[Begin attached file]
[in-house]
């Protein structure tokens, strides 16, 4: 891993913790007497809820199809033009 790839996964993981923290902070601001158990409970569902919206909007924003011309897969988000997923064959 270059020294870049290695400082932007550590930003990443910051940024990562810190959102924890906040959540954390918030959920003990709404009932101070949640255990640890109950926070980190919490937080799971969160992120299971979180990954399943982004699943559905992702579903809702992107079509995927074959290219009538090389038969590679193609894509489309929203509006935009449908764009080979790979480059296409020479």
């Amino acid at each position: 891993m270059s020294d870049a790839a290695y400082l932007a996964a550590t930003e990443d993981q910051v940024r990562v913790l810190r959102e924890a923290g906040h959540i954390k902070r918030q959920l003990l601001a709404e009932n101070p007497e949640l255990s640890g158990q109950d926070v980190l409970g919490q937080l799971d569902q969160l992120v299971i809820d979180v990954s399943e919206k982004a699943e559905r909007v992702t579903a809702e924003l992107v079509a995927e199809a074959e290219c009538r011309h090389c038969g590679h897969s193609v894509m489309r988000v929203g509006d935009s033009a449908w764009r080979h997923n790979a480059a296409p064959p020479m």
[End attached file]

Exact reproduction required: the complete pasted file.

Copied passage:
[in-house]
């Protein structure tokens, strides 16, 4: 891993913790007497809820199809033009 790839996964993981923290902070601001158990409970569902919206909007924003011309897969988000997923064959 270059020294870049290695400082932007550590930003990443910051940024990562810190959102924890906040959540954390918030959920003990709404009932101070949640255990640890109950926070980190919490937080799971969160992120299971979180990954399943982004699943559905992702579903809702992107079509995927074959290219009538090389038969590679193609894509489309929203509006935009449908764009080979790979480059296409020479």
């Amino acid at each position: 891993m270059s020294d870049a790839a290695y400082l932007a996964a550590t930003e990443d993981q910051v940024r990562v913790l810190r959102e924890a923290g906040h959540i954390k902070r918030q959920l003990l601001a709404e009932n101070p007497e949640l255990s640890g158990q109950d926070v980190l409970g919490q937080l799971d569902q969160l992120v299971i809820d979180v990954s399943e919206k982004a699943e559905r909007v992702t579903a809702e924003l992107v079509a995927e199809a074959e290219c009538r011309h090389c038969g590679h897969s193609v894509m489309r988000v929203g509006d935009s033009a449908w764009r080979h997923n790979a480059a296409p064959p020479m």